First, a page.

John Everett Millais, Ophelia, c. 1851, oil on canvas, Tate Britain, London
When we encounter things or people that remind us that the world is still a haven for evil and ugliness, that it bears the smudge of evils of the past and the stink of evil’s portents, we often see beauty peeking out around the corner. The violet poking up through a battered sidewalk, or the woman with the cold heart and icy stare who is jarringly pretty, or the elegant old buildings built by slaves, or the enchanting music that comes in the declining years of a musical genre, or a love affair gone terribly wrong which nonetheless grants the loveliest of memories— what does it say, this beauty that keeps popping up where it shouldn’t be, this beauty that draws our eyes to evil, injustice, loss, and death?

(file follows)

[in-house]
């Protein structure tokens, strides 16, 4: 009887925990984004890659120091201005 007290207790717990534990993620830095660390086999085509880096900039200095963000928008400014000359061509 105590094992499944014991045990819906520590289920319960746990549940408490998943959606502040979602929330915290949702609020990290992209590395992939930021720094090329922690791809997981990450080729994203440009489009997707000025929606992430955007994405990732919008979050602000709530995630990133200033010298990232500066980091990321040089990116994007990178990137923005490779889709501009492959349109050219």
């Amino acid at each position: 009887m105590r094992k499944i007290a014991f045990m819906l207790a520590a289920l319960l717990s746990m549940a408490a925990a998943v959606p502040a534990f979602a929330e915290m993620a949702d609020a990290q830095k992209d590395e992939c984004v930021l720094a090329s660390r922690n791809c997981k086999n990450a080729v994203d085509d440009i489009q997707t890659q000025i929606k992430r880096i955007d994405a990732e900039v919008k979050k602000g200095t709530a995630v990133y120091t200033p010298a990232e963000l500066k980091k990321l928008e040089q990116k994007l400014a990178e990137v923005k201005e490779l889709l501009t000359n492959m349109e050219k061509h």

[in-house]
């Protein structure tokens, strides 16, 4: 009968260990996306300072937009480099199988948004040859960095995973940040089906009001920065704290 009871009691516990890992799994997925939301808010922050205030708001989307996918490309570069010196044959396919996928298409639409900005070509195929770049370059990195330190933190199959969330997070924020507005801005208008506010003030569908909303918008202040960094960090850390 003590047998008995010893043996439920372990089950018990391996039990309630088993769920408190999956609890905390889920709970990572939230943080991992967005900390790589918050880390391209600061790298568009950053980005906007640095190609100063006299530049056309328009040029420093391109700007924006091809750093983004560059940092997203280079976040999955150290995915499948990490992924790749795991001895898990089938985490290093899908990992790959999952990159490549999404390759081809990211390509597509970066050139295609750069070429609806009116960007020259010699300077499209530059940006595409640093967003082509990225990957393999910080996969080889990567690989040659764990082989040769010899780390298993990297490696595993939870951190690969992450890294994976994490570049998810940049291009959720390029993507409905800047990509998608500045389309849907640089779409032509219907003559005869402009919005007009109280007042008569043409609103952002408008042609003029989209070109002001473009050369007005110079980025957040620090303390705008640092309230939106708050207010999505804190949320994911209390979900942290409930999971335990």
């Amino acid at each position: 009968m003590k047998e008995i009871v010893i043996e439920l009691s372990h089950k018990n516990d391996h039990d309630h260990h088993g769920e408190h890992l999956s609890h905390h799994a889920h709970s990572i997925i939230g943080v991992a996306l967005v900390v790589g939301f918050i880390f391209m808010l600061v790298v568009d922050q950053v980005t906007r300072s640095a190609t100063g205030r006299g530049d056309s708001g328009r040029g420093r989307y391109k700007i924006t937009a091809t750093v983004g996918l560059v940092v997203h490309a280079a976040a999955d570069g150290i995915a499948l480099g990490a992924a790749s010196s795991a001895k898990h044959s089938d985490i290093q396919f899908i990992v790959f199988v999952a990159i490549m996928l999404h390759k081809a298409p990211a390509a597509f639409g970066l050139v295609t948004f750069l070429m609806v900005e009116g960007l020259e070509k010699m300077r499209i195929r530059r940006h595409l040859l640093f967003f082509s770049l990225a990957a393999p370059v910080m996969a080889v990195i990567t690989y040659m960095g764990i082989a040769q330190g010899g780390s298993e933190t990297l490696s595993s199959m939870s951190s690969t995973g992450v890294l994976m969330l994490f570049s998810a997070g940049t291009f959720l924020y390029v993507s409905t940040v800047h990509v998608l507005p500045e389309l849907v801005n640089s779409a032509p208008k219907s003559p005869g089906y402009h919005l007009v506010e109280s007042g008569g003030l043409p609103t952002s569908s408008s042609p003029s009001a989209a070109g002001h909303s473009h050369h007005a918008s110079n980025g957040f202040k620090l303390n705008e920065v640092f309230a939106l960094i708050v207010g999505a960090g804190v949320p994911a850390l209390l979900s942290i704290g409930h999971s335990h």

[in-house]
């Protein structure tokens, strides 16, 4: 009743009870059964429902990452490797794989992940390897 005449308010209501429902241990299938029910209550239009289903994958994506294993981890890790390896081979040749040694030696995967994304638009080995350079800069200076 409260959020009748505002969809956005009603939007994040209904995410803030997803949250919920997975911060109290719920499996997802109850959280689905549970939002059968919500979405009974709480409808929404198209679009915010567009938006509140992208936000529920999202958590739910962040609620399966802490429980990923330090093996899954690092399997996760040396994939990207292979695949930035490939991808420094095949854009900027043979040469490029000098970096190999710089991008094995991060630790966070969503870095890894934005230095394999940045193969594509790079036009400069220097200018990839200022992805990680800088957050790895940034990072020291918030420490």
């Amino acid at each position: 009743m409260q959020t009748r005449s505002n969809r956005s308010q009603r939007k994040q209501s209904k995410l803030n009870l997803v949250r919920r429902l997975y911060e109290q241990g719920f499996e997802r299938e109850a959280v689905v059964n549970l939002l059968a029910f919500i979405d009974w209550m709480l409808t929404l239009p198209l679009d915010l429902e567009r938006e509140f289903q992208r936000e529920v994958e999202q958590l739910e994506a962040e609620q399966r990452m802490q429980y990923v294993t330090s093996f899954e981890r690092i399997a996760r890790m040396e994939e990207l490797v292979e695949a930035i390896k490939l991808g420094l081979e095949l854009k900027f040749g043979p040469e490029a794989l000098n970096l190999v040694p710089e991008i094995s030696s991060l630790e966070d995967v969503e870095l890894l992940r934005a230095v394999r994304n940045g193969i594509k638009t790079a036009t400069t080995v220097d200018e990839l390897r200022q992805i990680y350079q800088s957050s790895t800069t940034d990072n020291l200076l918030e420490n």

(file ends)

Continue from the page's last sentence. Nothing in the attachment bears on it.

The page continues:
It says, “I am here. I was there. I will be there. I don’t reject this, so please, don’t reject it. Have compassion, and insofar as you are able, open your heart and offer yourself to the pain you see here.”